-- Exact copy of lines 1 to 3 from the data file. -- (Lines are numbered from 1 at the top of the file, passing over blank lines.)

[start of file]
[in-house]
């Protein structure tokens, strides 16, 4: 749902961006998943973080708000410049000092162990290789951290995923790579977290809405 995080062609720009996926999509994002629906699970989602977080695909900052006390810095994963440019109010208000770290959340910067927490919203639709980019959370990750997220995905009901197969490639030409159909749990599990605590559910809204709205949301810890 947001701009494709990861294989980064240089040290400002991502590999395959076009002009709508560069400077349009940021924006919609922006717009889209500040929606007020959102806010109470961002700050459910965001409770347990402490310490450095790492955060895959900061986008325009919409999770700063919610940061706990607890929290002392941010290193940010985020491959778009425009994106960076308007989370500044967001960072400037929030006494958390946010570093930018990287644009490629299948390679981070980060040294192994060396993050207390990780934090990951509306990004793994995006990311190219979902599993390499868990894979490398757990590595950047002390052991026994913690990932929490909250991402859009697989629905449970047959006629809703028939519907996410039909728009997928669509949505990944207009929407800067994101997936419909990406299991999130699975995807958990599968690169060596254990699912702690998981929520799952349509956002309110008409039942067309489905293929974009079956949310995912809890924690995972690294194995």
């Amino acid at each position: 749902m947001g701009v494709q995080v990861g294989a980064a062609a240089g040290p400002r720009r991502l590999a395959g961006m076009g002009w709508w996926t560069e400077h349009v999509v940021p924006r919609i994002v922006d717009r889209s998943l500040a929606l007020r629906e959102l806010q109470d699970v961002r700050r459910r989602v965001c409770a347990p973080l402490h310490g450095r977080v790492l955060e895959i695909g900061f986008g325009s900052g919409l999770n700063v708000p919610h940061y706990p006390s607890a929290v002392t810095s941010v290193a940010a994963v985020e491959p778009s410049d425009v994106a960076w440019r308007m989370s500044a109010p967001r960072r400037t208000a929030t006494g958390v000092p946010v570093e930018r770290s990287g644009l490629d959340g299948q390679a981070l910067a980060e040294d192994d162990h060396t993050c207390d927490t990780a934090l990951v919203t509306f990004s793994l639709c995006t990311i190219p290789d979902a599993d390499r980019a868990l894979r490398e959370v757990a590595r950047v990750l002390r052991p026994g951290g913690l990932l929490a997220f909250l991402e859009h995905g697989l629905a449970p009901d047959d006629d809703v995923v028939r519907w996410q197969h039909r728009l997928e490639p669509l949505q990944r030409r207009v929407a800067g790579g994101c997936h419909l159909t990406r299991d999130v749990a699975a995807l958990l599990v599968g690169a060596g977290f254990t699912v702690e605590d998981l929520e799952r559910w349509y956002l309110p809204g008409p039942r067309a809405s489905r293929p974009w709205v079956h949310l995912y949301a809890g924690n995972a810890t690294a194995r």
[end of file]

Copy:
[in-house]
């Protein structure tokens, strides 16, 4: 749902961006998943973080708000410049000092162990290789951290995923790579977290809405 995080062609720009996926999509994002629906699970989602977080695909900052006390810095994963440019109010208000770290959340910067927490919203639709980019959370990750997220995905009901197969490639030409159909749990599990605590559910809204709205949301810890 947001701009494709990861294989980064240089040290400002991502590999395959076009002009709508560069400077349009940021924006919609922006717009889209500040929606007020959102806010109470961002700050459910965001409770347990402490310490450095790492955060895959900061986008325009919409999770700063919610940061706990607890929290002392941010290193940010985020491959778009425009994106960076308007989370500044967001960072400037929030006494958390946010570093930018990287644009490629299948390679981070980060040294192994060396993050207390990780934090990951509306990004793994995006990311190219979902599993390499868990894979490398757990590595950047002390052991026994913690990932929490909250991402859009697989629905449970047959006629809703028939519907996410039909728009997928669509949505990944207009929407800067994101997936419909990406299991999130699975995807958990599968690169060596254990699912702690998981929520799952349509956002309110008409039942067309489905293929974009079956949310995912809890924690995972690294194995």
């Amino acid at each position: 749902m947001g701009v494709q995080v990861g294989a980064a062609a240089g040290p400002r720009r991502l590999a395959g961006m076009g002009w709508w996926t560069e400077h349009v999509v940021p924006r919609i994002v922006d717009r889209s998943l500040a929606l007020r629906e959102l806010q109470d699970v961002r700050r459910r989602v965001c409770a347990p973080l402490h310490g450095r977080v790492l955060e895959i695909g900061f986008g325009s900052g919409l999770n700063v708000p919610h940061y706990p006390s607890a929290v002392t810095s941010v290193a940010a994963v985020e491959p778009s410049d425009v994106a960076w440019r308007m989370s500044a109010p967001r960072r400037t208000a929030t006494g958390v000092p946010v570093e930018r770290s990287g644009l490629d959340g299948q390679a981070l910067a980060e040294d192994d162990h060396t993050c207390d927490t990780a934090l990951v919203t509306f990004s793994l639709c995006t990311i190219p290789d979902a599993d390499r980019a868990l894979r490398e959370v757990a590595r950047v990750l002390r052991p026994g951290g913690l990932l929490a997220f909250l991402e859009h995905g697989l629905a449970p009901d047959d006629d809703v995923v028939r519907w996410q197969h039909r728009l997928e490639p669509l949505q990944r030409r207009v929407a800067g790579g994101c997936h419909l159909t990406r299991d999130v749990a699975a995807l958990l599990v599968g690169a060596g977290f254990t699912v702690e605590d998981l929520e799952r559910w349509y956002l309110p809204g008409p039942r067309a809405s489905r293929p974009w709205v079956h949310l995912y949301a809890g924690n995972a810890t690294a194995r």